The three newly elected Carroll County commissioners conducted public business for the first time Tuesday and went right to work examing the county government staff. That might sound routine, but not in Westminster.
For the past four years the three commissioners rarely could agree. Their deliberations on important county matters -- charter government, affordable housing, police instead of sheriff protection -- produced meager results. Instead, the previous set of commissioners left a backlog of business for their successors.
Only one commissioner, Republican Julia Gouge, has returned. The newcomers are Democrat Elmer C. Lippy and Republican Donald I. Dell. They must improve Carroll's ability to meet what is expected to be strong growth in the 1990s. As former Commissioner J. Jeffrey Griffith described it, "At this point, we have no single vision for where the county's headed."
The success of the new government will depend on its members' ability to tackle such urgent issues as school construction, taxes and long-range planning. It is doubtful that they will be able to meet these pressing demands without increasing Carroll's low property tax rate of $2.35 per $100 of assessed value.
Neither can the county commissioners hold to a work schedule that requires them to meet only two days a week. Already the three have agreed to increase their presence in Westminster to tackle the increasingly complex demands being placed on the local government.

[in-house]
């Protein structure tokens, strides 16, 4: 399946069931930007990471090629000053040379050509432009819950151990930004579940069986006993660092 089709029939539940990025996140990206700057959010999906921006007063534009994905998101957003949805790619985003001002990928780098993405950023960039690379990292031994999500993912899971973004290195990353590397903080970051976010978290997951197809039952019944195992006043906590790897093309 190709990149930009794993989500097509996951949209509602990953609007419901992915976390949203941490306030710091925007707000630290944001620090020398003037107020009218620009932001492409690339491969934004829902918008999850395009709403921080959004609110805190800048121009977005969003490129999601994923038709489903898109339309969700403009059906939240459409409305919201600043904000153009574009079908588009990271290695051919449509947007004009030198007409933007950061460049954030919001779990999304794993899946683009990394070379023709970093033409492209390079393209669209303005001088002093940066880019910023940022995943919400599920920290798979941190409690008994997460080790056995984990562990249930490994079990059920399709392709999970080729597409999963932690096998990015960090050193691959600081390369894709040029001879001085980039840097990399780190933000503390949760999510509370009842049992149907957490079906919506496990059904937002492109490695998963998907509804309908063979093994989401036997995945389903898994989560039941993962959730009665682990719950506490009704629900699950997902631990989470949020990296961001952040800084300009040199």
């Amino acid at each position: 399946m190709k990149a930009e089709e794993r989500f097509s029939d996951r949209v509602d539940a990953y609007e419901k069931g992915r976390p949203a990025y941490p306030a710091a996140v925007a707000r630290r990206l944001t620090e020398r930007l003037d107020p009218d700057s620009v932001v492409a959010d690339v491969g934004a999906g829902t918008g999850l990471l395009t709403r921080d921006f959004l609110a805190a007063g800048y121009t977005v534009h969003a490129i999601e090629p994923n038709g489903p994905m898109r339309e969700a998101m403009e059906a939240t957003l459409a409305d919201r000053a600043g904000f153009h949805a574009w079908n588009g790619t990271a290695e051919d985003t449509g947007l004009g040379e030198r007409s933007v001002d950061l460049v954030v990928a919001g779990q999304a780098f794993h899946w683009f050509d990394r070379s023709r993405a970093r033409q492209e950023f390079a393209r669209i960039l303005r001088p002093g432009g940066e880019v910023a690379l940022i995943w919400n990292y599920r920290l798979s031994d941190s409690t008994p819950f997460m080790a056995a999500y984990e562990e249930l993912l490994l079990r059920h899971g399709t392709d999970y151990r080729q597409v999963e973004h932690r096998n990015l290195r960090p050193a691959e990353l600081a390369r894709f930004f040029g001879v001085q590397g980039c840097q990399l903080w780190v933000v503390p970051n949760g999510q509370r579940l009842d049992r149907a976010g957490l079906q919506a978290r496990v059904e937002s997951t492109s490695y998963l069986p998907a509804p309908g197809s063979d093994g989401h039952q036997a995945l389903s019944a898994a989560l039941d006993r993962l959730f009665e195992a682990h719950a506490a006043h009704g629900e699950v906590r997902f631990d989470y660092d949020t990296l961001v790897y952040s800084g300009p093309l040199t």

All this indicates that Carroll needs a form of government better suited to such a fast-growing county. The three commissioners cannot legislate on important local matters; that is left to its delegation in Annapolis, which is only in session 90 days a year. There are two better options: code home rule, which is a limited step giving the commissioners slightly more authority, or charter government headed by an executive or county manager and a council.
Our choice is charter government. Although a previous attempt failed, enough county citizens support it now to warrant new attention. It seems the best way for a booming county like Carroll to continue to prosper.